Gold Rush Days
The first settlement in the Dixon area was founded in 1852 by Elijah S. Silvey, whose search for gold landed him in these parts during the California gold rush. Silvey realized an easier way to make his fortune than digging and panning was to open an inn and saloon. This half-way house was located along a well-traveled stage coach route to the gold fields of Sacramento, which became famous among area miners. By 1865, the community of Silveyville boasted a general store, post office, blacksmith, and had a population of 150 people.
Town Moves to Railroad tracks
The Vaca Valley Railroad was about to inaugurate its new line in Solano County in 1870. However, the residents of Silveyville were not happy when they found out that the tracks would not cross into their town. The tracks did cross the land of Thomas Dickson. In order to grow, the residents of Silveyville would have to move closer to the tracks. With Dickson in charge of the relocation, pioneers started what is now known as the Downtown Dixon area.
Peter Timm, a cabinetmaker who had recently arrived from Schleswig-Holstein, Denmark, moved the buildings on large flat cars with wooden rollers, like telephone poles, to the railroad tracks. Peter Timm was the great-grandfather of Dr. Peter Timm, who serves today as a local Dixon veterinarian. One of the first buildings that still stands in Dixon from the 1871 move is the Dixon Methodist Church located at:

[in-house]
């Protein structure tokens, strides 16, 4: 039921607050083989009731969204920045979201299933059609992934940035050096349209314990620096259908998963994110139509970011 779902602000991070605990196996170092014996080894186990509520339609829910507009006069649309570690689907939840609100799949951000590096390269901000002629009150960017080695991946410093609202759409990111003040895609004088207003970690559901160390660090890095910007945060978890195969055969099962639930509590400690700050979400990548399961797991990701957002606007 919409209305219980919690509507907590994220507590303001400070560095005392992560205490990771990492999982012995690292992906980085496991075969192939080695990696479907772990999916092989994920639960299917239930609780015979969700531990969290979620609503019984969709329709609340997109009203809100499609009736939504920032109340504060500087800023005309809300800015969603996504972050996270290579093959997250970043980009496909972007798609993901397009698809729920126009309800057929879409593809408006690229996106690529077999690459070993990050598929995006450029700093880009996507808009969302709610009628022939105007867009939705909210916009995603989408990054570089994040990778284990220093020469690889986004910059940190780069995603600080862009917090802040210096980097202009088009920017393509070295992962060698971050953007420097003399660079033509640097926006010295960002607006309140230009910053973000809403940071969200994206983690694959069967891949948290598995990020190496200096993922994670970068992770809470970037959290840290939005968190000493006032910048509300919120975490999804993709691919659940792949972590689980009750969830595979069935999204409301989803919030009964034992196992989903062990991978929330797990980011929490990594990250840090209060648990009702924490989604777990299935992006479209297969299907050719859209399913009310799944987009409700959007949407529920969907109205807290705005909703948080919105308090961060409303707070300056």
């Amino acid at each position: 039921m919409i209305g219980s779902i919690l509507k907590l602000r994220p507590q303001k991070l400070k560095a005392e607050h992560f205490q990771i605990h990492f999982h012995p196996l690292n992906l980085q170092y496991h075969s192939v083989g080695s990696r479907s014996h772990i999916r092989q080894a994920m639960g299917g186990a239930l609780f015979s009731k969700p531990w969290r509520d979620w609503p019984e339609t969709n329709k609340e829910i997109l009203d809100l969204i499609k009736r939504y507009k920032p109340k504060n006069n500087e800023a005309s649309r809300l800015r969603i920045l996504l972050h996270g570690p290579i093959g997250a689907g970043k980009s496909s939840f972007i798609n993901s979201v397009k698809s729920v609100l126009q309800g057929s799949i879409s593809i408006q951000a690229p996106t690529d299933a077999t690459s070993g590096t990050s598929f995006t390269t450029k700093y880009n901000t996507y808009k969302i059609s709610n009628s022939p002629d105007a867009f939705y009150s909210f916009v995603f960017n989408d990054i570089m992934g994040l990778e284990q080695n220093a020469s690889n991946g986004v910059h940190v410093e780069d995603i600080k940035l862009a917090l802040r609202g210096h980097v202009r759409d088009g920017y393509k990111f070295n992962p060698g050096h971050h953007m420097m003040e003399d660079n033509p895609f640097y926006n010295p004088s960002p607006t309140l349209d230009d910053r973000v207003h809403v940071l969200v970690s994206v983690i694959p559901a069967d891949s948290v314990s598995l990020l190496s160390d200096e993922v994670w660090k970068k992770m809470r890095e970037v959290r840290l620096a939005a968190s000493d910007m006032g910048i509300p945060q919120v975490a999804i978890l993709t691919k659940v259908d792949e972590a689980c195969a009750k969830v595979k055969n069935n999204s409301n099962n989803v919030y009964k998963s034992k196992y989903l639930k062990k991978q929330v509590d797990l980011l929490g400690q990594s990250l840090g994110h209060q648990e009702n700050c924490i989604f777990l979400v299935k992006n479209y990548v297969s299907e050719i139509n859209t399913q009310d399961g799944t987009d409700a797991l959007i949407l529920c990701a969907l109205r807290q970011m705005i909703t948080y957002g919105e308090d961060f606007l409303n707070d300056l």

209 North Jefferson Street
Dixon, CA 95620
Dixon Was to Be Dicksonville
The California Pacific Railroad tracks were almost finished and a train station was needed. At this time Dickson donated 10 acres of his land for the depot and a city to be named after himself - Dicksonville. The first rail shipment of merchandise arrived in 1872 mistakenly addressed to "Dixon" and that spelling stuck. In 1874, after nearly a 2-year push to have the town named Dicksonville, needless to say, the county recorder filed with the name Dixon on the new maps, stating it was simpler.